The Mayor. My wife Marla chats up so many people about their gardens or dogs during her twice-a-day strolls that it's like she's campaigning for office.

Then there's all the semi-famous TV character actors, but that's another post.

Saturday, October 15, 2011

Mixed Bag

Okay, this week I wrote stoires about pygmies in Africa, Christian Brothers pedophilia and the freaky sound effects of monster movie the Thing. I interviewed the showrunners from Lost about their new fairytale series Once Upon a Time. I got up early in the morning to do my first Skype interview (with Swedish director of Tinker, Tailor, Soldier, Spy). helped Marla pick out spooky photographs for her AOL / Studio City Patch gardening column. I read a book about Darth Vader. I listened to a 12-string guitar track by my Chicago pal J.D. Dragus, who's emailing me contributions to use in my song There Will Never Be Another You. Whew.

Friday, September 9, 2011

Mix Master Lee Popa Gets Busy

Excited to be working with Lee Popa on new songs. We both worked the Chicago club circuit a while back, me as band leader, Lee doing sound for the top clubs. Then he put togther his own anarchy-blues-punk band Slammin Watusis. He's engineered or produced tons of bands including Ministry and White Zombie. Now he's going to mix a few of my songs so they sound radio-ready.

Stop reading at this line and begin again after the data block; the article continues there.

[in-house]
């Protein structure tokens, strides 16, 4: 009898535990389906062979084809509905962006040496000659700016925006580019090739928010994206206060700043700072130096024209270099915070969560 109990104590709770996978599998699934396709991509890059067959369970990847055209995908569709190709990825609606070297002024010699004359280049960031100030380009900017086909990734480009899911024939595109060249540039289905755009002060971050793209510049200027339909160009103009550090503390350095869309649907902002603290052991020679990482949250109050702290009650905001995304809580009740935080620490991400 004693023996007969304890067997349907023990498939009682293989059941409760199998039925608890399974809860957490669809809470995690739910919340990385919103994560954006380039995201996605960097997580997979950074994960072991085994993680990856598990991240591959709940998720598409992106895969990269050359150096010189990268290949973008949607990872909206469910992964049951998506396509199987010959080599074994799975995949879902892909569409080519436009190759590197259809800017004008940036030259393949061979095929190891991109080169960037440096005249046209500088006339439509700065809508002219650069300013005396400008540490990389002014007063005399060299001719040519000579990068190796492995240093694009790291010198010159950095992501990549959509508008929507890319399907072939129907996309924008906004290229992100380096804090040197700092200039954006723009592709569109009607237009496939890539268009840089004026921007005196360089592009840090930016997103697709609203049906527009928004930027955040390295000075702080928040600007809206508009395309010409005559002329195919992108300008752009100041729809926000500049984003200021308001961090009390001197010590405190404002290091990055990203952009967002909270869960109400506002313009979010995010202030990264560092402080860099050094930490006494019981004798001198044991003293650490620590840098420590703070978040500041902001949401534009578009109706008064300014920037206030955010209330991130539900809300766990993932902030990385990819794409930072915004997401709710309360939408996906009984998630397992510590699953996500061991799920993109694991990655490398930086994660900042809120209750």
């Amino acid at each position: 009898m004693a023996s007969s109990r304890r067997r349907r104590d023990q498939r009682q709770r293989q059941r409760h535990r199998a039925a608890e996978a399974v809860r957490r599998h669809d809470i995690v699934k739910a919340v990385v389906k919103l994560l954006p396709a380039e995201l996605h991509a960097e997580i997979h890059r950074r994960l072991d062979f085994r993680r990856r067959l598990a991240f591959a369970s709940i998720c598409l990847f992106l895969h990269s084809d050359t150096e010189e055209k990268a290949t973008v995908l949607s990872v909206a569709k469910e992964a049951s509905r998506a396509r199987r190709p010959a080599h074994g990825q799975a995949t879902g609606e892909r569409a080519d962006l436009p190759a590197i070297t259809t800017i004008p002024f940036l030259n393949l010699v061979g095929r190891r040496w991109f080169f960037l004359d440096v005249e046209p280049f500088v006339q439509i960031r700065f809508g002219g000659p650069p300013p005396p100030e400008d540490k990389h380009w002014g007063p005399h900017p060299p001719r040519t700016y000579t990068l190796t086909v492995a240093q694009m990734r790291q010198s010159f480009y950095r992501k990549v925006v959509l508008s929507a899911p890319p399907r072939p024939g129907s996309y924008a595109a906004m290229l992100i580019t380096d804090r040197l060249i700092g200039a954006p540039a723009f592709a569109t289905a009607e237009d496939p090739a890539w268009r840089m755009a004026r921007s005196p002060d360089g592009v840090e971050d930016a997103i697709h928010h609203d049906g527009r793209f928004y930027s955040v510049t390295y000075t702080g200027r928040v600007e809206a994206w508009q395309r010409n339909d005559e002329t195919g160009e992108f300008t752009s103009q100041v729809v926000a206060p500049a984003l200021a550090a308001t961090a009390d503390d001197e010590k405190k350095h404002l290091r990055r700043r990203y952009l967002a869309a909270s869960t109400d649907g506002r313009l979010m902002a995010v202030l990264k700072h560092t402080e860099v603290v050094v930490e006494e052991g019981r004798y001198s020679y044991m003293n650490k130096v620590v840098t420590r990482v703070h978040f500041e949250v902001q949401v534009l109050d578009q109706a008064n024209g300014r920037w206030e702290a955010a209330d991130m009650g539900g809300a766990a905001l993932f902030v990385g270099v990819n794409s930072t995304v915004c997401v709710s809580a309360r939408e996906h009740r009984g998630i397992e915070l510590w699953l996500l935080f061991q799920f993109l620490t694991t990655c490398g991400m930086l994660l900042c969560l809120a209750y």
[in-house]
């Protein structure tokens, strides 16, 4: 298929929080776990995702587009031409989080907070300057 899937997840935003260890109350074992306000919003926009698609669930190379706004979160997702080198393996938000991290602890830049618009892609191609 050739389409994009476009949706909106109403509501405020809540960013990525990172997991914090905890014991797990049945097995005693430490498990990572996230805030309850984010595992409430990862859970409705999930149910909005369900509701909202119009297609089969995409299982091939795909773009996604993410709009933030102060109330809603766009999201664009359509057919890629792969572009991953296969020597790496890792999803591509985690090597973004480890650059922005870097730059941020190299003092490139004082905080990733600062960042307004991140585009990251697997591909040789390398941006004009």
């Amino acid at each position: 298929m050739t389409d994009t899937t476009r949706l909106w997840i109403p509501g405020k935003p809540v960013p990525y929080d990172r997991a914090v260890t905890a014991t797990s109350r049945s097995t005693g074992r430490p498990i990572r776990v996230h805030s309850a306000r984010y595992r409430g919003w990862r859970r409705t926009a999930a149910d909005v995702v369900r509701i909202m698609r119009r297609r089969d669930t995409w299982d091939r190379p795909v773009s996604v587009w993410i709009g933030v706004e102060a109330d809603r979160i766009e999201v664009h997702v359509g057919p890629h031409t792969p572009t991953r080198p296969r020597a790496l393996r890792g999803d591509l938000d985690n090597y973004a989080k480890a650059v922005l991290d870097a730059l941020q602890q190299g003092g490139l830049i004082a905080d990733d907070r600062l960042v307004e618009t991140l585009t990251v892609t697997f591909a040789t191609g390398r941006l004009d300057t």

Saturday, August 20, 2011

August Song-A-Palooza

Progressing on Idolizer, recording vocals at Amp Rehearsal in North Hollywood last couple of Sundays, and best of all, working with the great mixer/sound engineer/guitarist Lee Popa to do a mix on one of the tunes, All Fall Down. Aiming toward late fall release to get the whole thing mixed, mastered and released.

They Just Keep Coming On by Hugh Hart

Wednesday, July 20, 2011


I'm working my way through a new album's worth of songs. Most of the recording I do on my MacBook with a keyboard I got at Guitar Center. I use Logic Pro, which my tech wizard Tommy kindly installed when I bought the computer from him.

But I need to sing somewhere i can caterwaul without disturbing neighbors.